I saw Dr. Cap first and we talked about how I was feeling. I told him my weirdness about the nausea getting worse the second week so he decided to add a drug called Emend to my IV, which is supposed to be especially helpful with “delayed nausea.” Side effect =constipation. So maybe it will balance out the poop firehose situation (which actually abated a couple of days ago). He’s not happy with my continued anemia, but is understanding that iron pills don’t do my barfy tummy any favors. He asked me to try to take one every other day and I agreed to ponder that.

I told him I can’t feel the tumor at all and invited him to feel for himself. He said he’d be fine just listening to my heart and lungs. And there you have it folks: for the first time in my life a boy didn’t want to touch my boob. *sad trombone*

Callahan and I settled into the last remaining chemo chair in the infusion suite. It was hoppin’ in there! The downside of the busyness and the extra meds was that we were there for a little over 5 hours which was much longer than expected. Callahan made a Starbucks run and got herself a coffee and a chocolate croissant for me.

Luckily, we got my next chemo scheduled before the Benadryl this time. But just as I started to feel loopy and sleepy my Dad stopped by so I perked up and didn’t nap.

Baldy, Dad, Callahan

Baldy, Dad, Callahan

My next dose is due the same week as Allison’s last day of school picnic and her birthday and party and Father’s Day. So figuring that I’ll feel halfway human for 2-3 days after chemo, I asked Dr. Cap if it was okay to bump it out a couple days and he agreed that wouldn’t mess anything up. So, the next round will be June 18 and hopefully I will be alert and upright and not spewing from any orifice for the big astronaut party on the 20th. Fingers crossed!

So, here’s another thing. I’m totally bald! Once it started falling out and I had Allison cut it shorter, shit went downhill fast.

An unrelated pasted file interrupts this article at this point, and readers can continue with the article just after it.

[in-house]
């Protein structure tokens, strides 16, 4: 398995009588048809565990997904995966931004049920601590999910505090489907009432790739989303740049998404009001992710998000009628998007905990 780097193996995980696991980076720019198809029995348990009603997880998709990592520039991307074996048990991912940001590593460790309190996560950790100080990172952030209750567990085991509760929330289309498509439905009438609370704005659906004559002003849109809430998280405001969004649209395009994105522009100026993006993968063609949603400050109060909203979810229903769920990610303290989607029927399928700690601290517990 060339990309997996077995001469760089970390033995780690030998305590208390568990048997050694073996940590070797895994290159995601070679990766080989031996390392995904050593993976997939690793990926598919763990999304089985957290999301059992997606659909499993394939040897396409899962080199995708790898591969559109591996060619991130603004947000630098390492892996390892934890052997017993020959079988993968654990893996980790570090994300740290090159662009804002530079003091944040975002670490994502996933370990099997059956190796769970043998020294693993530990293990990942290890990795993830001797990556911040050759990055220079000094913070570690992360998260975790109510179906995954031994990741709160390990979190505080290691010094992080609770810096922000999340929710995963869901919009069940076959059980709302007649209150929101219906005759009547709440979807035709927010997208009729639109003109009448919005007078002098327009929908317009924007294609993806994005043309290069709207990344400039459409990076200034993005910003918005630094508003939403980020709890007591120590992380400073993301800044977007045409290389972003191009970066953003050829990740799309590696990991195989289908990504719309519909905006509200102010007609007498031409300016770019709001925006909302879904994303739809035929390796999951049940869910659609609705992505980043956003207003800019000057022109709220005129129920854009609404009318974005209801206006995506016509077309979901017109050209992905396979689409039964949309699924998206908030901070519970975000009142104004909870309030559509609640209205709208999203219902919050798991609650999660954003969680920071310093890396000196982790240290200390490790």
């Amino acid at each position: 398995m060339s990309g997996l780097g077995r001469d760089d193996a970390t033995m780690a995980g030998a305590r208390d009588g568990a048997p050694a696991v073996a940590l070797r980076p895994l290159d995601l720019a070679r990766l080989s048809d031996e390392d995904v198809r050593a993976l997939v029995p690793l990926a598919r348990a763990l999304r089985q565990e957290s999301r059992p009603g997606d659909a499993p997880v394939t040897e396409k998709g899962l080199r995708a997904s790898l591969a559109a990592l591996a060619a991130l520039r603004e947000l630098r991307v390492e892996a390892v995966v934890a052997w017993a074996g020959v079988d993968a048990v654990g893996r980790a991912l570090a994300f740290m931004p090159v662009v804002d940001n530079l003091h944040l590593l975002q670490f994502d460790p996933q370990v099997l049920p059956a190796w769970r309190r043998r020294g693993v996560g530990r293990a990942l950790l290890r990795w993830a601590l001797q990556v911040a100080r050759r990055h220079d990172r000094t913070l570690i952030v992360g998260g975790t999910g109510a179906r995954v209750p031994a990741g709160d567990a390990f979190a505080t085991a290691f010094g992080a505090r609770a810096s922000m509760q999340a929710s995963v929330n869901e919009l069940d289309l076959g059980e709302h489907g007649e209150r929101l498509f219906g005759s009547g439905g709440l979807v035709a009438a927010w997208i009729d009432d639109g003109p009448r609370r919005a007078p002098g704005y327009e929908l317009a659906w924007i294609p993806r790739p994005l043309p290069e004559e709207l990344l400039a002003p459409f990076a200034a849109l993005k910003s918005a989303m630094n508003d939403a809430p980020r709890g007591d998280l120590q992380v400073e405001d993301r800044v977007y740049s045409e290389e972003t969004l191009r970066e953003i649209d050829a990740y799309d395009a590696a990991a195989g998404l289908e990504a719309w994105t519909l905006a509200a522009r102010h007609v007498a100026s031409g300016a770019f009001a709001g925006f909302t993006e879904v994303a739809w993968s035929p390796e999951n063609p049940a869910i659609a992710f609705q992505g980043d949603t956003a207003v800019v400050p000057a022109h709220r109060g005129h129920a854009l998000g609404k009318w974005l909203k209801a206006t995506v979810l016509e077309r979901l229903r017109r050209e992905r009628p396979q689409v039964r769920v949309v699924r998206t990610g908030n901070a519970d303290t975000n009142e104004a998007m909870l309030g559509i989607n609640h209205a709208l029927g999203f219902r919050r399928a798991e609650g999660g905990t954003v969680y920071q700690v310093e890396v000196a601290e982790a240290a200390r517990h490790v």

11107174_10152889424527616_4227576448692282945_nSo, I decided to make the head shaving a family event, piggybacking on our weekly Game of Thrones gathering on Sunday when all the kids are home.

First, the girls each took a side and cut my hair.

11267997_10152891928387616_3802612572269950073_oThen Gunny got the clippers and he, Allison, and Scott all took a turn. And then I looked like this. Grumpy, but kinda badass?

11267082_10152893535762616_4257956941048514178_n

Then Gunny got his safety razer and shaving cream and made me smooth as a baby’s bum. It’s chilly!

11165171_10152891965232616_1653922367904671844_o

But I have some Buffs I bought at REI (serendipitously during the Anniversary Sale!) and I now have three fun cheap costume wigs in wild colors.

Three Wigs

Chemotherapy 1 of 6 – The Toxic Bride

Yeah, I wish!

Yeah, I wish!

Well, I did it! Got through my very first chemo session! Honestly, it was a breeze. The first one was long (5 hours), since I had to do long doses of my targeted therapy (Perjeta and Herceptin) for the HER2+ flavor of my cancer. But the next five rounds will only be 3 hours each.

Basically, I sat in a recliner and slept, played games, snacked, and read a little. It was like flying business class to NYC except I ended up where I started.

Here’s how it went down:

First, I met with Dr. Cap and he was disappointed that we didn’t yet have the pathology report for the MRI-guided biopsy I had the day before. He called the lab and they weren’t ready. Then he got on the phone and conferred with my surgeon (Who needs a new nickname. He’s so much more than “Boobcutter”). They agree that it was okay to go ahead and start treatment now. What’s in my left boob didn’t set off the PET scan, so it could be a pre-cancerous duct or something that we’d just keep an eye on. There’s a tiny clip in there now, so they’ll know where to look in the future. (This brings my shrapnel count to three: one in Turdy the main tumor in my right boob, one in Son of Turdy the ginormous malignant lymph node in my right armpit, and now this left boob business.)

Anyway, Dr. Cap isn’t happy with my iron levels and he wants me to take iron supplements.

“Yeah, but then I might not poop,” I say.
“Well, the diarrhea from the chemo will probably balance that out.” He grins.

Gunny and I wore pins!

Gunny and I wore pins!

Cleared for take-off I choose the best chair in the infusion suite. Off in the corner, next to the windows, across from the blanket warmer. One of the chemo nurses “accessed my port” to start the IV. This was by far the most painful bit of the entire cancer carnival so far. I think I mentioned that I have an extra-thick collarbone and my surgeon had to go pretty deep to get the central line connected. Anyway, the needle she started with was too short, and she thought she could get it to connect better if she pushed down on my chest. It felt like being stomped on by a horse. I only had that surgery ten days ago, lady! Easy! So she gets a longer needle and it worked fine and I chilled out.

She waited patiently while I took my round 1 selfie.

IMG_1759